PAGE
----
Minimum alveolar concentration

Minimum alveolar concentration or MAC is a concept used to compare the strengths, or potency, of anaesthetic vapours;[1] in simple terms, it is defined as the concentration of the vapour in the lungs that is needed to prevent movement (motor response) in 50% of subjects in response to surgical (pain) stimulus. Thus, it is actually a median value; the use of minimum would appear to be descended from the original paper in which the concept appeared, although the term there was minimal alveolar concentration. A lower MAC value represents a more potent volatile anesthetic.

The concept was introduced in 1965.[2]

Other uses of MAC include MAC-BAR (1.7-2.0 MAC), which is the concentration required to block autonomic reflexes to nociceptive stimuli, and MAC-awake (0.3-0.5 MAC), the concentration required to block voluntary reflexes and control perceptive awareness.

Contents

Formal definition

The MAC is the concentration of the vapour (measured as a percentage at 1 atmosphere, i.e the partial pressure) that prevents the reaction to a standard surgical stimulus (traditionally a set depth and width of skin incisions) in 50% of subjects. This measurement is done at steady state (assuming a constant alveolar concentration for 15 minutes), under the assumption that this allows for an equilibration between the gasses in the alveoli, the blood and the brain. MAC is accepted as a valid measure of potency of inhalational general anaesthetics because it remains fairly constant for a given species even under varying conditions.

Meyer-Overton hypothesis

The MAC of a volatile substance is inversely proportional to its lipid solubility (oil:gas coefficient) , in most cases. This is the Meyer-Overton hypothesis put forward in 1899–1901 by Hans Horst Meyer and Charles Ernest Overton. MAC is inversely related to potency i.e. high mac equals low potency.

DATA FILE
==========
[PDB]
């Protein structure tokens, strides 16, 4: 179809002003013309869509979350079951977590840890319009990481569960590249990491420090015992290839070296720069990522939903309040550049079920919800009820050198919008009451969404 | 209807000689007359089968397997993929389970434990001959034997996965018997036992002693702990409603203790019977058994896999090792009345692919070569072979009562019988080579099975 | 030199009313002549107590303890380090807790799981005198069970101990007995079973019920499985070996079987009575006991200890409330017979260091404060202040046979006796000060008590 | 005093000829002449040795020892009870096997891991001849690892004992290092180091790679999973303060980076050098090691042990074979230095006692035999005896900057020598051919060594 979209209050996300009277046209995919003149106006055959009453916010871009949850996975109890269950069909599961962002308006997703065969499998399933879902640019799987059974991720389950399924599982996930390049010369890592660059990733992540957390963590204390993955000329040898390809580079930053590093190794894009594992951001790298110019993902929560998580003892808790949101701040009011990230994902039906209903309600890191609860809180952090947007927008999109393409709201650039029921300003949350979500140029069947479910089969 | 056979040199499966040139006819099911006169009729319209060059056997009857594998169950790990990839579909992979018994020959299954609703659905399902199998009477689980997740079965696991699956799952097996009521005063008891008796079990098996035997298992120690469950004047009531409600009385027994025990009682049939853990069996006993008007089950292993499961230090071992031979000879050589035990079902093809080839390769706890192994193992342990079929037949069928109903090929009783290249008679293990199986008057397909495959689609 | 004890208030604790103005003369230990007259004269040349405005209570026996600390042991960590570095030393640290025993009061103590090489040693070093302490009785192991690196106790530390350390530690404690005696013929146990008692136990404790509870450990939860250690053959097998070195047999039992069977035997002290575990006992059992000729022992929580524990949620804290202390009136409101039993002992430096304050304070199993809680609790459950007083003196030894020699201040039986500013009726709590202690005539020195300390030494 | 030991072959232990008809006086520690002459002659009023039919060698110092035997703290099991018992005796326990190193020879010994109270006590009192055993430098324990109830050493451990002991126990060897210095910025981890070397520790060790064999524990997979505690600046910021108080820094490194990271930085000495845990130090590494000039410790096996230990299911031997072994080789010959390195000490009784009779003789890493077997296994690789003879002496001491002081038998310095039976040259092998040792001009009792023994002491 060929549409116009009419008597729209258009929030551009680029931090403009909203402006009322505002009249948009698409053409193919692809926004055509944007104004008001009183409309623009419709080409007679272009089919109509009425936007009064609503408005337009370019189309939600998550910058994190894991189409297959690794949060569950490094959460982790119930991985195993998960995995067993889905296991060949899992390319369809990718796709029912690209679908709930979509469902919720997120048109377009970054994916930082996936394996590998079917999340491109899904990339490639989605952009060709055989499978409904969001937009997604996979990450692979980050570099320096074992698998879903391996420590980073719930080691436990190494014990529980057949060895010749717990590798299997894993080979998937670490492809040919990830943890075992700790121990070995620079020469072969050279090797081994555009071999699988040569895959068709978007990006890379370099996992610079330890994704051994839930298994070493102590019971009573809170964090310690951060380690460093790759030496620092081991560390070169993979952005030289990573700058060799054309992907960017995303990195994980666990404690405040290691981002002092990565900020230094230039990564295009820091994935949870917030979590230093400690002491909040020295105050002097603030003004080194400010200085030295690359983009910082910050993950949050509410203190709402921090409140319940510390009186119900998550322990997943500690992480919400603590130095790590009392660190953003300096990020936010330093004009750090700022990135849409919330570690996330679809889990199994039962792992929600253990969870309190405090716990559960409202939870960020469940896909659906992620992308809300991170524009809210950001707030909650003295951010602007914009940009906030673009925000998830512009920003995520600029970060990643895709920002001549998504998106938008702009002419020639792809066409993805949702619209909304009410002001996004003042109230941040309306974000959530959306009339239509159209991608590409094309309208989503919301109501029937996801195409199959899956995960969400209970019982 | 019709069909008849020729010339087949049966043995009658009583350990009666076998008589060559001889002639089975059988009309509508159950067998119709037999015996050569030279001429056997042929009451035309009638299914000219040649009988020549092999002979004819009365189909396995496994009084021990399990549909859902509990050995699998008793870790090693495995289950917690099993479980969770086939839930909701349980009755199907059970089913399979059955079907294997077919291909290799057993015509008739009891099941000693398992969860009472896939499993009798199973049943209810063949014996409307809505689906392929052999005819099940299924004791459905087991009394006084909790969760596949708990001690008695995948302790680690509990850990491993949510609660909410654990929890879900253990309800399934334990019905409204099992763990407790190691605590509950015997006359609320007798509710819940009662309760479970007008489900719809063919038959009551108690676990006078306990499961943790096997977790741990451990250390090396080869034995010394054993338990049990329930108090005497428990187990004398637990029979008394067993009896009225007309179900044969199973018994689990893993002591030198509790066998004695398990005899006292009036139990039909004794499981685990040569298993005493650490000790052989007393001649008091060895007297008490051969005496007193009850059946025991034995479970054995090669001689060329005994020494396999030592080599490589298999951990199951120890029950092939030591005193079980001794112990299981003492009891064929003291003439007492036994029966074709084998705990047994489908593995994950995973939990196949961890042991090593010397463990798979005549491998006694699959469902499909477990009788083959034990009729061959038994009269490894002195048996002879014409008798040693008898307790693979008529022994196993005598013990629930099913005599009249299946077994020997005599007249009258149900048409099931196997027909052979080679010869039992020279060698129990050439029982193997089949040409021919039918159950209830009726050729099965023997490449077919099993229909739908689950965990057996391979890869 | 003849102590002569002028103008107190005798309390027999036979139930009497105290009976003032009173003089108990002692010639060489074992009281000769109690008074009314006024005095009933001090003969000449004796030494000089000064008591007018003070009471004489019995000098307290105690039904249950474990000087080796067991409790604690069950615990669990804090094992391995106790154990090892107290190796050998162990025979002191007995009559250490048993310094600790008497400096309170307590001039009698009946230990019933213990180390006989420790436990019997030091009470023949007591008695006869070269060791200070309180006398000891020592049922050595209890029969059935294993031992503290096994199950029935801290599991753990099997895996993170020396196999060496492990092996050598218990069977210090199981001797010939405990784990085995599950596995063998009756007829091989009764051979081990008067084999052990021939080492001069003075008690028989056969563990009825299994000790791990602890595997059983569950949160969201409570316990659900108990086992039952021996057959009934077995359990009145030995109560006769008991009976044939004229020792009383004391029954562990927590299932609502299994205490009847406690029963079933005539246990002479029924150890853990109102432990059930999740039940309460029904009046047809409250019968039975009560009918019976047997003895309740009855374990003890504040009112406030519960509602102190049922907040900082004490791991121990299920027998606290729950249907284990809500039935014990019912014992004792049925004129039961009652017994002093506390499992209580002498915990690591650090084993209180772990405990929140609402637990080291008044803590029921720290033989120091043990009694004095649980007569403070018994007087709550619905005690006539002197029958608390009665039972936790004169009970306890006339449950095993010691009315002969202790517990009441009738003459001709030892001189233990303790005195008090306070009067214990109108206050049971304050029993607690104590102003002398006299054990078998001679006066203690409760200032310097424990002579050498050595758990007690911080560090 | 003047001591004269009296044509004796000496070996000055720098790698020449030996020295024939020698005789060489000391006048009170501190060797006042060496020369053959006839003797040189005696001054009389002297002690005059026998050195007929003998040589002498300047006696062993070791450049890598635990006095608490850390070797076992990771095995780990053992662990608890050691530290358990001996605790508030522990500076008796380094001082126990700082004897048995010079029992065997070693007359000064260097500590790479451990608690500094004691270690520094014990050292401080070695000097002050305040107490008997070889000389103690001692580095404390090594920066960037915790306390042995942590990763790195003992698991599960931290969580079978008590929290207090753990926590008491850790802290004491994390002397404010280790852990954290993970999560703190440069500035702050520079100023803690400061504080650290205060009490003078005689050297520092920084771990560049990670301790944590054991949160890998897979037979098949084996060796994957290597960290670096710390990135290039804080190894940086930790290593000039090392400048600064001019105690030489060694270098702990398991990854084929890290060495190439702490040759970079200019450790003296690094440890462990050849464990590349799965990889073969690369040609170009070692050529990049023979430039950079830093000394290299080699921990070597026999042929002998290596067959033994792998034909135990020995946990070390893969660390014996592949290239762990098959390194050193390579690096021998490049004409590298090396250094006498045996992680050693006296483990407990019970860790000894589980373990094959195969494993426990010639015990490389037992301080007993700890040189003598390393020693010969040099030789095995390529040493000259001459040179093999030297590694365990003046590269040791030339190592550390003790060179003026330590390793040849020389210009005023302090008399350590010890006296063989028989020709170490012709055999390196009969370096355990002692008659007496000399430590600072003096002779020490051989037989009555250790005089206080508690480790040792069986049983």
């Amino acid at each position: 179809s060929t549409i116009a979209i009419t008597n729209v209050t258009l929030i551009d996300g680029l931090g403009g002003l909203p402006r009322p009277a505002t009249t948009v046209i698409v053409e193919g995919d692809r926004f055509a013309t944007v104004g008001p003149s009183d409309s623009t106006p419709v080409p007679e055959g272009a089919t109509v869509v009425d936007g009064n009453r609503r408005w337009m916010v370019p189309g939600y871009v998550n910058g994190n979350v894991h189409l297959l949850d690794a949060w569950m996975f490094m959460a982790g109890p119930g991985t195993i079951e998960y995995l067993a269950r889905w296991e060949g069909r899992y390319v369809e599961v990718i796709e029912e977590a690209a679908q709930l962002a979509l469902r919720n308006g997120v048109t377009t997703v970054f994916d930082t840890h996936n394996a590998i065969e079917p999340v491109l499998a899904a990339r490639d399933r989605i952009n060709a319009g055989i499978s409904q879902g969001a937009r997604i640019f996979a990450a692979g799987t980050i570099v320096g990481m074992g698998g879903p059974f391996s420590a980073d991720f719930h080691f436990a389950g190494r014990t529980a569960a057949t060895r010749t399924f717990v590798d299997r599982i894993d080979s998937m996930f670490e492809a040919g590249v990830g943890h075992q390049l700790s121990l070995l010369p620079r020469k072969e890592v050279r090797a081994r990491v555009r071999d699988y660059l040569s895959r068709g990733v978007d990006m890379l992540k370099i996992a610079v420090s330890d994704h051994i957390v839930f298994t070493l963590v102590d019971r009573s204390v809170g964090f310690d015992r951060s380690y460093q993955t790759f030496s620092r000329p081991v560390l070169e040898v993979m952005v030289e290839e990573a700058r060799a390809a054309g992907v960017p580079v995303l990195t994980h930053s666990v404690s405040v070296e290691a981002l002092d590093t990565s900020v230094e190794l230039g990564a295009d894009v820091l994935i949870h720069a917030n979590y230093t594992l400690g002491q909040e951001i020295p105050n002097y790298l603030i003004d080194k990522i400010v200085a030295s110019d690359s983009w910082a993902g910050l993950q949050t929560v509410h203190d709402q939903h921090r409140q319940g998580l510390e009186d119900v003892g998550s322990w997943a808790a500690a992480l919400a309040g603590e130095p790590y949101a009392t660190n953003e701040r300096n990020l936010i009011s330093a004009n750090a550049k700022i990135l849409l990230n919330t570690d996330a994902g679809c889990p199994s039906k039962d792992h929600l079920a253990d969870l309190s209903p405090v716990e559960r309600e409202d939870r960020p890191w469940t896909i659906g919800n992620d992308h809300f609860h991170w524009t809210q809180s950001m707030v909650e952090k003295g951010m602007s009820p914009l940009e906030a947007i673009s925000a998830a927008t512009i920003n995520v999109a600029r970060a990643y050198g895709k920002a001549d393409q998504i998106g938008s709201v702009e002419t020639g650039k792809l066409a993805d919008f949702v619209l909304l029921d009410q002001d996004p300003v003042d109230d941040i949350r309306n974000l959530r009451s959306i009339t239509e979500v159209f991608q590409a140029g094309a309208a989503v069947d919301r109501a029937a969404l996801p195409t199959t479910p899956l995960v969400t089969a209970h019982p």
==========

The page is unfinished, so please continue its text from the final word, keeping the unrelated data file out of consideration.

The hypothesis correlates lipid solubility of an anaesthetic agent with potency (1/MAC) and suggests that onset of anaesthesia occurs when sufficient molecules of the anaesthetic agent have dissolved in the cell's lipid membranes, resulting in anaesthesia. Exceptions to the Meyer-Overton hypothesis can result from:

  • convulsant property of an agent
  • specific receptor (various agents may exhibit an additional effect through specific receptors)
  • co-administration of Alpha2 agonists (dexmedetomidine) and/or opioid receptor agonists (morphine/fentanyl) can decrease the MAC[3][4]
  • Mullin's critical volume hypothesis
  • Positive modulation of GABA at GABAA receptors by barbiturates or benzodiazepines

Altered MAC

Certain physiological and pathological states may alter MAC. MAC is higher in infants and lower in the elderly. Also, MAC increases with anxiety and thyrotoxicosis. Likewise, hypothermia, hypotension, hypothyroidism, and pregnancy seem to decrease MAC. Gender, height and weight seem to have little effect on MAC. Opioid analgesics and sedative-hypnotics, often used as adjuvants to anesthesia, decrease MAC. It should also be noted that MAC values are additive. For instance, when applying 0.3 MAC of drug X and 1 MAC of drug Y the total MAC achieved is 1.3 MAC. In this way nitrous oxide is often used as a "carrier" gas to decrease the anesthetic requirement of other drugs.

Common MAC values

References

  1. ^ "Policy: Ban on Use of Ether". Archived from the original on 2008-06-09. http://web.archive.org/web/20080609202527/http://www.bu.edu/research/compliance/lacu/lasc/guidelines-policies/appendix21.shtml. Retrieved 2008-11-10. 
  2. ^ Eger EI, Saidman LJ, Brandstater B (1965). "Minimum alveolar anesthetic concentration: a standard of anesthetic potency". Anesthesiology 26 (6): 756–63. doi:10.1097/00000542-196511000-00010. PMID 5844267. 
  3. ^ * Daniel M, Weiskopf RB, Noorani M, Eger EI (January 1998). "Fentanyl augments the blockade of the sympathetic response to incision (MAC-BAR) produced by desflurane and isoflurane: desflurane and isoflurane MAC-BAR without and with fentanyl". Anesthesiology 88 (1): 43–9. doi:10.1097/00000542-199801000-00009. PMID 9447854. http://meta.wkhealth.com/pt/pt-core/template-journal/lwwgateway/media/landingpage.htm?issn=0003-3022&volume=88&issue=1&spage=43. 
  4. ^ Katoh T, Kobayashi S, Suzuki A, Iwamoto T, Bito H, Ikeda K (February 1999). "The effect of fentanyl on sevoflurane requirements for somatic and sympathetic responses to surgical incision". Anesthesiology 90 (2): 398–405. doi:10.1097/00000542-199902000-00012. PMID 9952144. http://meta.wkhealth.com/pt/pt-core/template-journal/lwwgateway/media/landingpage.htm?issn=0003-3022&volume=90&issue=2&spage=398. 
  5. ^ a b c d e * Nickalls, R. W. D., & Mapleson, W. W. (August 2003). "Age-related iso-MAC charts for isoflurane, sevoflurane, and desflurane in man". British Journal of Anaesthesia 91 (2): 170–4. doi:10.1093/bja/aeg132. PMID 12878613. http://bja.oxfordjournals.org/cgi/content/full/91/2/170?view=long&pmid=12878613. 

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